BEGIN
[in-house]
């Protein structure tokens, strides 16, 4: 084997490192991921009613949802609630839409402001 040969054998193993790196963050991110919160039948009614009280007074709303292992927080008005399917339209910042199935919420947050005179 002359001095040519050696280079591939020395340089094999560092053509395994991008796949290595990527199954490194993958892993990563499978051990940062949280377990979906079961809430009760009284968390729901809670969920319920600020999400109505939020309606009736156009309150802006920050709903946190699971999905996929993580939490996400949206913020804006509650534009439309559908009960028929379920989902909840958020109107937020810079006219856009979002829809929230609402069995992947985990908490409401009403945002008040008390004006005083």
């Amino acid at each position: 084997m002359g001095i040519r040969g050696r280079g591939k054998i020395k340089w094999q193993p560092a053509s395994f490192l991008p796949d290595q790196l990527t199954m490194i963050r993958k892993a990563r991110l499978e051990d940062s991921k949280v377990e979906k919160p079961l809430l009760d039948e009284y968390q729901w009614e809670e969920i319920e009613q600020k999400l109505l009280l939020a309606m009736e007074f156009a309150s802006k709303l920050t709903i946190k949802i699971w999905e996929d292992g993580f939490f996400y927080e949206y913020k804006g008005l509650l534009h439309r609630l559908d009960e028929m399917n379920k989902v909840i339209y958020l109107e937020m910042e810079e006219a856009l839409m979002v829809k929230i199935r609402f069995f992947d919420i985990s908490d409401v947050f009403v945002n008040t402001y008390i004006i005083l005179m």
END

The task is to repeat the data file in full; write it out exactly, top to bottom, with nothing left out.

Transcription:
[in-house]
């Protein structure tokens, strides 16, 4: 084997490192991921009613949802609630839409402001 040969054998193993790196963050991110919160039948009614009280007074709303292992927080008005399917339209910042199935919420947050005179 002359001095040519050696280079591939020395340089094999560092053509395994991008796949290595990527199954490194993958892993990563499978051990940062949280377990979906079961809430009760009284968390729901809670969920319920600020999400109505939020309606009736156009309150802006920050709903946190699971999905996929993580939490996400949206913020804006509650534009439309559908009960028929379920989902909840958020109107937020810079006219856009979002829809929230609402069995992947985990908490409401009403945002008040008390004006005083």
């Amino acid at each position: 084997m002359g001095i040519r040969g050696r280079g591939k054998i020395k340089w094999q193993p560092a053509s395994f490192l991008p796949d290595q790196l990527t199954m490194i963050r993958k892993a990563r991110l499978e051990d940062s991921k949280v377990e979906k919160p079961l809430l009760d039948e009284y968390q729901w009614e809670e969920i319920e009613q600020k999400l109505l009280l939020a309606m009736e007074f156009a309150s802006k709303l920050t709903i946190k949802i699971w999905e996929d292992g993580f939490f996400y927080e949206y913020k804006g008005l509650l534009h439309r609630l559908d009960e028929m399917n379920k989902v909840i339209y958020l109107e937020m910042e810079e006219a856009l839409m979002v829809k929230i199935r609402f069995f992947d919420i985990s908490d409401v947050f009403v945002n008040t402001y008390i004006i005083l005179m």